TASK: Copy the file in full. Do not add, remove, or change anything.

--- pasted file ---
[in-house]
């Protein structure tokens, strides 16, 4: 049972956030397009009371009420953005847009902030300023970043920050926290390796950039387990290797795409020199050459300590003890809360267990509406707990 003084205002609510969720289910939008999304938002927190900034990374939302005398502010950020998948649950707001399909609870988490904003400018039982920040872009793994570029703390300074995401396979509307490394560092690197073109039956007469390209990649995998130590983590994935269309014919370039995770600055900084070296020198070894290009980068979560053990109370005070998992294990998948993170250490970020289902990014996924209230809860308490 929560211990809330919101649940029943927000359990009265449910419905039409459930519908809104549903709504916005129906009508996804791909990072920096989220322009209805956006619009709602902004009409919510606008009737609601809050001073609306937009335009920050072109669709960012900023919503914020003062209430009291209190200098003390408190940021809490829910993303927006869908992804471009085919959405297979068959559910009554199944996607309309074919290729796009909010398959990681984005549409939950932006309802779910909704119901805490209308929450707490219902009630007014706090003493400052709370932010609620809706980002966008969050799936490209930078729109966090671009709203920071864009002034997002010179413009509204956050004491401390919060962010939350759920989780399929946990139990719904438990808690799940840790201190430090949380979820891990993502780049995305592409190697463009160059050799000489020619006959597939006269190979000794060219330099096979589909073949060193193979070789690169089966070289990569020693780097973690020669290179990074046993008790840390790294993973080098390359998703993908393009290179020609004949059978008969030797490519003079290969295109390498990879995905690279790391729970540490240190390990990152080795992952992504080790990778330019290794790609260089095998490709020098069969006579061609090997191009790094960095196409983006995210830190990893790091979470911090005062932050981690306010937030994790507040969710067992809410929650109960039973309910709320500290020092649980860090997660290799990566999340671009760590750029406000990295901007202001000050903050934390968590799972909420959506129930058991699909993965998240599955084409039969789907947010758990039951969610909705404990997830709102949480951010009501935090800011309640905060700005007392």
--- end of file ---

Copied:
[in-house]
């Protein structure tokens, strides 16, 4: 049972956030397009009371009420953005847009902030300023970043920050926290390796950039387990290797795409020199050459300590003890809360267990509406707990 003084205002609510969720289910939008999304938002927190900034990374939302005398502010950020998948649950707001399909609870988490904003400018039982920040872009793994570029703390300074995401396979509307490394560092690197073109039956007469390209990649995998130590983590994935269309014919370039995770600055900084070296020198070894290009980068979560053990109370005070998992294990998948993170250490970020289902990014996924209230809860308490 929560211990809330919101649940029943927000359990009265449910419905039409459930519908809104549903709504916005129906009508996804791909990072920096989220322009209805956006619009709602902004009409919510606008009737609601809050001073609306937009335009920050072109669709960012900023919503914020003062209430009291209190200098003390408190940021809490829910993303927006869908992804471009085919959405297979068959559910009554199944996607309309074919290729796009909010398959990681984005549409939950932006309802779910909704119901805490209308929450707490219902009630007014706090003493400052709370932010609620809706980002966008969050799936490209930078729109966090671009709203920071864009002034997002010179413009509204956050004491401390919060962010939350759920989780399929946990139990719904438990808690799940840790201190430090949380979820891990993502780049995305592409190697463009160059050799000489020619006959597939006269190979000794060219330099096979589909073949060193193979070789690169089966070289990569020693780097973690020669290179990074046993008790840390790294993973080098390359998703993908393009290179020609004949059978008969030797490519003079290969295109390498990879995905690279790391729970540490240190390990990152080795992952992504080790990778330019290794790609260089095998490709020098069969006579061609090997191009790094960095196409983006995210830190990893790091979470911090005062932050981690306010937030994790507040969710067992809410929650109960039973309910709320500290020092649980860090997660290799990566999340671009760590750029406000990295901007202001000050903050934390968590799972909420959506129930058991699909993965998240599955084409039969789907947010758990039951969610909705404990997830709102949480951010009501935090800011309640905060700005007392």